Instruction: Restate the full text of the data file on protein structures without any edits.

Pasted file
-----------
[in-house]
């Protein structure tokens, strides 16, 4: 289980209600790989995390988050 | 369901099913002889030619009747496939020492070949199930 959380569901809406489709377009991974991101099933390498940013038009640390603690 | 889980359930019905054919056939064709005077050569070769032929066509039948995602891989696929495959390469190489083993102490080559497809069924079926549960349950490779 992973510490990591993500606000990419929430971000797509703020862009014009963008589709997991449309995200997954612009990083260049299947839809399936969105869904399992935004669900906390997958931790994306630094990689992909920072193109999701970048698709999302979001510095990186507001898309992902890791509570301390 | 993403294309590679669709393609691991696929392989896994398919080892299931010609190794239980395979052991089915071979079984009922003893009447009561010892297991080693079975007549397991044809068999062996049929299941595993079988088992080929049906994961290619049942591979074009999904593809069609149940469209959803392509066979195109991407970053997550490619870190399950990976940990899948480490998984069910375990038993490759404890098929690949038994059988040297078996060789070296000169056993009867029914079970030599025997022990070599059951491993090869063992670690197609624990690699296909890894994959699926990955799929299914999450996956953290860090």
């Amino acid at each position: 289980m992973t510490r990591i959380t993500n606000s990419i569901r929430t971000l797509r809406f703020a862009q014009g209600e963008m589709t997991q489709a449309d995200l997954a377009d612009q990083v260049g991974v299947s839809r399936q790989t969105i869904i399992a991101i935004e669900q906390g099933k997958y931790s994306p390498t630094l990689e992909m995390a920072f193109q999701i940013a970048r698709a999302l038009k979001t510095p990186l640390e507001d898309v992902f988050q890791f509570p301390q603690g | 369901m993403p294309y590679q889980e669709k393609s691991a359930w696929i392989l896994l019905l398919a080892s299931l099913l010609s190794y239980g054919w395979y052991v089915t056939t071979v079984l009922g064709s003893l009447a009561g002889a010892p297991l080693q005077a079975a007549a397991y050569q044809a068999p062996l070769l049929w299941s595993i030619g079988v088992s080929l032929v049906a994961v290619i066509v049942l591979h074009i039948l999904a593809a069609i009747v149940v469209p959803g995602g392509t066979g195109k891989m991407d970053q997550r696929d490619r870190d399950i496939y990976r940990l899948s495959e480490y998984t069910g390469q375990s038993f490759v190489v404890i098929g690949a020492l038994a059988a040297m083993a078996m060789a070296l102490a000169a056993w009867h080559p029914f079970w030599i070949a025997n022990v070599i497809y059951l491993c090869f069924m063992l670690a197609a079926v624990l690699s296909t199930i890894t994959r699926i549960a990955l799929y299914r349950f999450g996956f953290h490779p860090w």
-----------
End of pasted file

[in-house]
């Protein structure tokens, strides 16, 4: 289980209600790989995390988050 | 369901099913002889030619009747496939020492070949199930 959380569901809406489709377009991974991101099933390498940013038009640390603690 | 889980359930019905054919056939064709005077050569070769032929066509039948995602891989696929495959390469190489083993102490080559497809069924079926549960349950490779 992973510490990591993500606000990419929430971000797509703020862009014009963008589709997991449309995200997954612009990083260049299947839809399936969105869904399992935004669900906390997958931790994306630094990689992909920072193109999701970048698709999302979001510095990186507001898309992902890791509570301390 | 993403294309590679669709393609691991696929392989896994398919080892299931010609190794239980395979052991089915071979079984009922003893009447009561010892297991080693079975007549397991044809068999062996049929299941595993079988088992080929049906994961290619049942591979074009999904593809069609149940469209959803392509066979195109991407970053997550490619870190399950990976940990899948480490998984069910375990038993490759404890098929690949038994059988040297078996060789070296000169056993009867029914079970030599025997022990070599059951491993090869063992670690197609624990690699296909890894994959699926990955799929299914999450996956953290860090």
């Amino acid at each position: 289980m992973t510490r990591i959380t993500n606000s990419i569901r929430t971000l797509r809406f703020a862009q014009g209600e963008m589709t997991q489709a449309d995200l997954a377009d612009q990083v260049g991974v299947s839809r399936q790989t969105i869904i399992a991101i935004e669900q906390g099933k997958y931790s994306p390498t630094l990689e992909m995390a920072f193109q999701i940013a970048r698709a999302l038009k979001t510095p990186l640390e507001d898309v992902f988050q890791f509570p301390q603690g | 369901m993403p294309y590679q889980e669709k393609s691991a359930w696929i392989l896994l019905l398919a080892s299931l099913l010609s190794y239980g054919w395979y052991v089915t056939t071979v079984l009922g064709s003893l009447a009561g002889a010892p297991l080693q005077a079975a007549a397991y050569q044809a068999p062996l070769l049929w299941s595993i030619g079988v088992s080929l032929v049906a994961v290619i066509v049942l591979h074009i039948l999904a593809a069609i009747v149940v469209p959803g995602g392509t066979g195109k891989m991407d970053q997550r696929d490619r870190d399950i496939y990976r940990l899948s495959e480490y998984t069910g390469q375990s038993f490759v190489v404890i098929g690949a020492l038994a059988a040297m083993a078996m060789a070296l102490a000169a056993w009867h080559p029914f079970w030599i070949a025997n022990v070599i497809y059951l491993c090869f069924m063992l670690a197609a079926v624990l690699s296909t199930i890894t994959r699926i549960a990955l799929y299914r349950f999450g996956f953290h490779p860090w």